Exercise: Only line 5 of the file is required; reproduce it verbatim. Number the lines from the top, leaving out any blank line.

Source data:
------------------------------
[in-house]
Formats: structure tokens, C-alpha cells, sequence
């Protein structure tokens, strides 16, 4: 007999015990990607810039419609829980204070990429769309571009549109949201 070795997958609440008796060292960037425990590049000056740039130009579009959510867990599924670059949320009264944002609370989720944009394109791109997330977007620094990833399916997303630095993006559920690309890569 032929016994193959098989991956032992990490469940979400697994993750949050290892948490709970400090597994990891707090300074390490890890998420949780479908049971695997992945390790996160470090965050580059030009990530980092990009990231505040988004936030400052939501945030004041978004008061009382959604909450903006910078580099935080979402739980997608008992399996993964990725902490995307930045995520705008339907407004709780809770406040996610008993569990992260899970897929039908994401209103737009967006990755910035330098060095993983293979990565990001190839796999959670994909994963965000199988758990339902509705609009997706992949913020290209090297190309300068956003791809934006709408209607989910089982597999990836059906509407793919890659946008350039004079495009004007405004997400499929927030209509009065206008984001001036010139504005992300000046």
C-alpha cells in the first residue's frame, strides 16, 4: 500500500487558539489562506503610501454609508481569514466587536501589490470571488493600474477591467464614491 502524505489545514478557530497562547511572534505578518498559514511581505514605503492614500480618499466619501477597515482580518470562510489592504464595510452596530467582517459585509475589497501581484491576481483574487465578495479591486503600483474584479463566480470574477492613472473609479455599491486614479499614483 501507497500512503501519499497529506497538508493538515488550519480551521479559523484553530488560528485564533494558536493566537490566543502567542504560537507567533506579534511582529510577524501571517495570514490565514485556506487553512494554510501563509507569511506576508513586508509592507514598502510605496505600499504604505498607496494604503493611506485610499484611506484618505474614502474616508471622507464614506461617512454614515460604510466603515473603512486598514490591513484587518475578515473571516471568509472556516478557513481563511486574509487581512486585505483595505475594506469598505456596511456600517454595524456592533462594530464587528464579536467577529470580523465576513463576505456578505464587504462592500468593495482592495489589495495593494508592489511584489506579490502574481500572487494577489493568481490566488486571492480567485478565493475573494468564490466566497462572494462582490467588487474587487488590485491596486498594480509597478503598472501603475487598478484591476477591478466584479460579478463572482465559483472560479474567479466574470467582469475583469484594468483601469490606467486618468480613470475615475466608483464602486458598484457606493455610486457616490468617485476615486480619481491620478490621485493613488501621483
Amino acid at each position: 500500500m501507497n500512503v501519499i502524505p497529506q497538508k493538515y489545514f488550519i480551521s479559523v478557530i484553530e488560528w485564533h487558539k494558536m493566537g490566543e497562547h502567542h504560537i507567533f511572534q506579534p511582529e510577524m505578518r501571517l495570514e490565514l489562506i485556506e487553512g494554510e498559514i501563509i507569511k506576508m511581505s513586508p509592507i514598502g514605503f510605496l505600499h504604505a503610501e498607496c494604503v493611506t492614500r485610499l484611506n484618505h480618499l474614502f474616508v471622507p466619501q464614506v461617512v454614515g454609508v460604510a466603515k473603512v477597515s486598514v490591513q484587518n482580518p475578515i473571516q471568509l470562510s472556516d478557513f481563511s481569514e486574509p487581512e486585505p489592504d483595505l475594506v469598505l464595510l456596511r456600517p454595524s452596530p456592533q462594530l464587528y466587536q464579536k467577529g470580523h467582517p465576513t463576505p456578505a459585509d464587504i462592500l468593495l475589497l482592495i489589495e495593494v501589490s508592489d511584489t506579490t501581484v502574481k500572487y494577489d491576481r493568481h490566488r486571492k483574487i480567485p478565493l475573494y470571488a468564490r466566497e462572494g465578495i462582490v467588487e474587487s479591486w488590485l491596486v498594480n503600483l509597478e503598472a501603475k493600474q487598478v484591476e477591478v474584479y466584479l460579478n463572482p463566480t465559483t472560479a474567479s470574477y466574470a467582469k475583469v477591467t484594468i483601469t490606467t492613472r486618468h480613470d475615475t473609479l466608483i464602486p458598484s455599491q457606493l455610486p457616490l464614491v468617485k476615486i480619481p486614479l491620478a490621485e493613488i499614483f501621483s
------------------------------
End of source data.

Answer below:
Amino acid at each position: 500500500m501507497n500512503v501519499i502524505p497529506q497538508k493538515y489545514f488550519i480551521s479559523v478557530i484553530e488560528w485564533h487558539k494558536m493566537g490566543e497562547h502567542h504560537i507567533f511572534q506579534p511582529e510577524m505578518r501571517l495570514e490565514l489562506i485556506e487553512g494554510e498559514i501563509i507569511k506576508m511581505s513586508p509592507i514598502g514605503f510605496l505600499h504604505a503610501e498607496c494604503v493611506t492614500r485610499l484611506n484618505h480618499l474614502f474616508v471622507p466619501q464614506v461617512v454614515g454609508v460604510a466603515k473603512v477597515s486598514v490591513q484587518n482580518p475578515i473571516q471568509l470562510s472556516d478557513f481563511s481569514e486574509p487581512e486585505p489592504d483595505l475594506v469598505l464595510l456596511r456600517p454595524s452596530p456592533q462594530l464587528y466587536q464579536k467577529g470580523h467582517p465576513t463576505p456578505a459585509d464587504i462592500l468593495l475589497l482592495i489589495e495593494v501589490s508592489d511584489t506579490t501581484v502574481k500572487y494577489d491576481r493568481h490566488r486571492k483574487i480567485p478565493l475573494y470571488a468564490r466566497e462572494g465578495i462582490v467588487e474587487s479591486w488590485l491596486v498594480n503600483l509597478e503598472a501603475k493600474q487598478v484591476e477591478v474584479y466584479l460579478n463572482p463566480t465559483t472560479a474567479s470574477y466574470a467582469k475583469v477591467t484594468i483601469t490606467t492613472r486618468h480613470d475615475t473609479l466608483i464602486p458598484s455599491q457606493l455610486p457616490l464614491v468617485k476615486i480619481p486614479l491620478a490621485e493613488i499614483f501621483s